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January 3, 2022

Accountability: A Leader’s Guide to Working with Consultants

By IT Revolution

This post has been adapted from the A Leader’s Guide to Working with Consultants paper by Josh Atwell, Elizabeth Donaldson, John Esser, Ron Forrester, Ben Grinnel, Jason Hobbs, Courtney Kissler, and Jessica Reif. 


This post of the Leader’s Guide to Working with Consultants series focuses on accountability, whether you have established clear ownership of the consulting engagement outcome, and whether you have put in place mechanisms for validating that the desired outcome is achieved. Below are the accountability quadrants, ranging from most ideal in the top-right quadrant (long-lived transformation) to least ideal in the lower-left quadrant (consultant dependency).

We will go through each quadrant in the post below. To find out where your company lands in the Accountability quadrants, download the full A Leader’s Guide to Working with Consultants paper and take the free assessment.

 

Long-Lived, Transformative (Top-Right Quadrant)

The transformative quadrant represents organizations that are entering a consulting partnership with a high level of self-ownership. In this quadrant, outcomes are expressed as business Objectives and Key Results (OKRs) (measured in earnest), which are then used to guide the progress of what’s ultimately being delivered. Organizations operating in this space understand that during large investments in change and transformation, the organization itself must retain the responsibility and ownership of outcomes, despite consultancy presence. The outcomes are more likely to have a meaningful impact on the business; therefore, the ownership of outcomes should be maintained in house.

In this quadrant, “deliverables” or solutions are not entirely predictable from the outset, and a high-value solution is most likely to emerge as it’s iterated upon and adapted to meet the business’s needs. A natural tendency in this quadrant is to change course or pivot, especially if desired outcomes aren’t being achieved. Engagements set up this way are able to steer away from bad ideas or concepts that are likely to fail, versus persevering and falling prey to a “sunk cost fallacy.”

Given the high level of shared or organizational ownership along the way, a transition to full organizational ownership and operational responsibility is a fairly painless proposition once the engagement is complete.

Story

A retail organization had decided to invest heavily in their mobile experiences and needed help to scale the team and deliver a three-year roadmap in eighteen months. The senior director of engineering decided to engage with a consulting company to help. Before signing the agreement, she spent time outlining what outcomes mattered and would create a win-win for the retail organization and the consulting company. They ended up choosing three outcomes:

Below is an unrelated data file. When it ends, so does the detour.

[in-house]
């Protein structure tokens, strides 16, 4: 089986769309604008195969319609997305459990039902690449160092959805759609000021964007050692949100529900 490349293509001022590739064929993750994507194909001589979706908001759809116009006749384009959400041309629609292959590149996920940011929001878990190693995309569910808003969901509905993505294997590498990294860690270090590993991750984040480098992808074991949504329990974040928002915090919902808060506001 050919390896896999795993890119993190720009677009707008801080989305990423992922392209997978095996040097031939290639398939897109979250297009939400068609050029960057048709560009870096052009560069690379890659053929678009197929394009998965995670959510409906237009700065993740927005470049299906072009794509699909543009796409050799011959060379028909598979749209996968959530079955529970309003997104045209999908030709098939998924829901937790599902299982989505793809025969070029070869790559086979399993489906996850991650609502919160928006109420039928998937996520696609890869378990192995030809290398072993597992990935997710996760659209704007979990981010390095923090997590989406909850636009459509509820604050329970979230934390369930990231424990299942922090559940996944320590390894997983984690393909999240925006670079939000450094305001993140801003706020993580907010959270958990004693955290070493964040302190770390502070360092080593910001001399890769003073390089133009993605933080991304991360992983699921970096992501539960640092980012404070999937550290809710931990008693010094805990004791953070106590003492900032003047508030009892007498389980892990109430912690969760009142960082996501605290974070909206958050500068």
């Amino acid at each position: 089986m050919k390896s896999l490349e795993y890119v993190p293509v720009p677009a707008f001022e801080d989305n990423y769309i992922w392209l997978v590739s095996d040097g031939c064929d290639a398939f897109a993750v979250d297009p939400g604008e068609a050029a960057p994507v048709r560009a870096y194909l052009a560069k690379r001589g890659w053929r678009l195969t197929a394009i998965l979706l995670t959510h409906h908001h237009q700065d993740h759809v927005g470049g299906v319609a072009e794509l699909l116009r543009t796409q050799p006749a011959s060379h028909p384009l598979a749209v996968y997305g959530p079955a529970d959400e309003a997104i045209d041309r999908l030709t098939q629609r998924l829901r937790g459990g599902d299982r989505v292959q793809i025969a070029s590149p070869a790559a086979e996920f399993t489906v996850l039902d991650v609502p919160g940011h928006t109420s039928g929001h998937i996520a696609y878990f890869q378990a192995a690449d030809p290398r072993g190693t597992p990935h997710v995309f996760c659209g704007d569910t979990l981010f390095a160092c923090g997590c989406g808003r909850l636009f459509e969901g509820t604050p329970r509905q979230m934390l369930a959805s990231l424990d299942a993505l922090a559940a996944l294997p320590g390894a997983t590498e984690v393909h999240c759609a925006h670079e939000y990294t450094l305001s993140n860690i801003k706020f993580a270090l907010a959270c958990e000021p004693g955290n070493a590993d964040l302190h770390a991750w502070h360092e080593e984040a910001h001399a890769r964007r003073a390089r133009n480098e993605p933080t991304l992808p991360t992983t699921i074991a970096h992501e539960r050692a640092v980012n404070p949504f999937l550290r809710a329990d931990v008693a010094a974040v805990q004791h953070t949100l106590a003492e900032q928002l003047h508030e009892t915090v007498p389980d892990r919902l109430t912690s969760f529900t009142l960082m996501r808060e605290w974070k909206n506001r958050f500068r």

• improving the app store ratings from 2.4 to 5
  • reducing crash rate from 4% to 1–2%
  • retain eNPS (employee Net Promoter Score): this team had a really high eNPS of 68, and it was important to not have any impacts to employee engagement

As the teams started to engage, they focused on building trust and operating as one team. They focused on the working agreements, leveraging shared backlogs, and setting up daily stand-ups and ongoing forums to validate the progress toward the outcomes.

Another challenge the retail company faced was building internal capability around iOS development. The consulting company had a bootcamp program designed to teach iOS development, which included actual delivery of features to production and pair programming with their developers. This allowed the retail company to invest in their internal talent and scale their mobile development team.

Throughout the eighteen months of their engagement, the companies worked together to adjust the working model to optimize for delivering the outcomes and setting the retail company up for success. The teams improved the app store rating to 4.8, reduced the crash rate to .5%, and the eNPS increased to 89. Many of the leaders involved in the engagement have moved on to other organizations and continue to engage with the consulting company because of the success and partnership.

Call to Action

The transformative quadrant is a great place to be if you’re prepared to truly partner with a consultant to pursue business outcomes and if all parties are prepared to learn and flex along the way. It’s not without its caveats, however.

You’ll need to ensure that the terms of the engagement reflect the level of flexibility you expect during this kind of transformational effort. It’s probably a good idea to set up your contractual agreements in a way that promotes frequent periodic evaluation of the engagement, allowing both parties to have checkpoints at which language and terms can be changed. The engagement should be abandoned if the business objective continues to be elusive beyond an untenable number of cycles of innovation.